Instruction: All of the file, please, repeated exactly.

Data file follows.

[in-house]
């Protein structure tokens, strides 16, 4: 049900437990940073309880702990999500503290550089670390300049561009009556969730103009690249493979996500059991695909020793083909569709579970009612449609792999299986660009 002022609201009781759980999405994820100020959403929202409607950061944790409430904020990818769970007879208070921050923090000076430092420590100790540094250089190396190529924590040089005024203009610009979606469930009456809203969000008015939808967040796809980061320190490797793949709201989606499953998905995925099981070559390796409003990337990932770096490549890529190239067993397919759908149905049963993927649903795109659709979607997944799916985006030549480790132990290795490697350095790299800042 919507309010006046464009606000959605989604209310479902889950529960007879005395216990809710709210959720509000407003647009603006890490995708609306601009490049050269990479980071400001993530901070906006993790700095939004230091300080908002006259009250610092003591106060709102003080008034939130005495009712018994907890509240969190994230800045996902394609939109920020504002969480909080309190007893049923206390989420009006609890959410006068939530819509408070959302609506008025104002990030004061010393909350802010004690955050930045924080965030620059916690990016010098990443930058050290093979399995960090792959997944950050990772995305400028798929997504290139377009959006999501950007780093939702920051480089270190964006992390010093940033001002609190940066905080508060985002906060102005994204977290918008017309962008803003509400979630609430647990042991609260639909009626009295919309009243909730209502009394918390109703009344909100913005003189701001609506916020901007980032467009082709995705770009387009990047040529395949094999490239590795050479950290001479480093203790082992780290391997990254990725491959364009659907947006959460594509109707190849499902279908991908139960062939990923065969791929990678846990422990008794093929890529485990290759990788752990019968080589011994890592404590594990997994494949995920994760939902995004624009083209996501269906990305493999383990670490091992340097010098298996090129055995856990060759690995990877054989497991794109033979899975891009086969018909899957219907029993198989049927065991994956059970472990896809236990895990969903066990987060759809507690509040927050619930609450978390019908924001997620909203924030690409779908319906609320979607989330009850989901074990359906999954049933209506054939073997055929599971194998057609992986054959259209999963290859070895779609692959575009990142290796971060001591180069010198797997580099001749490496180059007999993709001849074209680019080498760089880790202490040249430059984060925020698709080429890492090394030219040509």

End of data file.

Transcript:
[in-house]
């Protein structure tokens, strides 16, 4: 049900437990940073309880702990999500503290550089670390300049561009009556969730103009690249493979996500059991695909020793083909569709579970009612449609792999299986660009 002022609201009781759980999405994820100020959403929202409607950061944790409430904020990818769970007879208070921050923090000076430092420590100790540094250089190396190529924590040089005024203009610009979606469930009456809203969000008015939808967040796809980061320190490797793949709201989606499953998905995925099981070559390796409003990337990932770096490549890529190239067993397919759908149905049963993927649903795109659709979607997944799916985006030549480790132990290795490697350095790299800042 919507309010006046464009606000959605989604209310479902889950529960007879005395216990809710709210959720509000407003647009603006890490995708609306601009490049050269990479980071400001993530901070906006993790700095939004230091300080908002006259009250610092003591106060709102003080008034939130005495009712018994907890509240969190994230800045996902394609939109920020504002969480909080309190007893049923206390989420009006609890959410006068939530819509408070959302609506008025104002990030004061010393909350802010004690955050930045924080965030620059916690990016010098990443930058050290093979399995960090792959997944950050990772995305400028798929997504290139377009959006999501950007780093939702920051480089270190964006992390010093940033001002609190940066905080508060985002906060102005994204977290918008017309962008803003509400979630609430647990042991609260639909009626009295919309009243909730209502009394918390109703009344909100913005003189701001609506916020901007980032467009082709995705770009387009990047040529395949094999490239590795050479950290001479480093203790082992780290391997990254990725491959364009659907947006959460594509109707190849499902279908991908139960062939990923065969791929990678846990422990008794093929890529485990290759990788752990019968080589011994890592404590594990997994494949995920994760939902995004624009083209996501269906990305493999383990670490091992340097010098298996090129055995856990060759690995990877054989497991794109033979899975891009086969018909899957219907029993198989049927065991994956059970472990896809236990895990969903066990987060759809507690509040927050619930609450978390019908924001997620909203924030690409779908319906609320979607989330009850989901074990359906999954049933209506054939073997055929599971194998057609992986054959259209999963290859070895779609692959575009990142290796971060001591180069010198797997580099001749490496180059007999993709001849074209680019080498760089880790202490040249430059984060925020698709080429890492090394030219040509």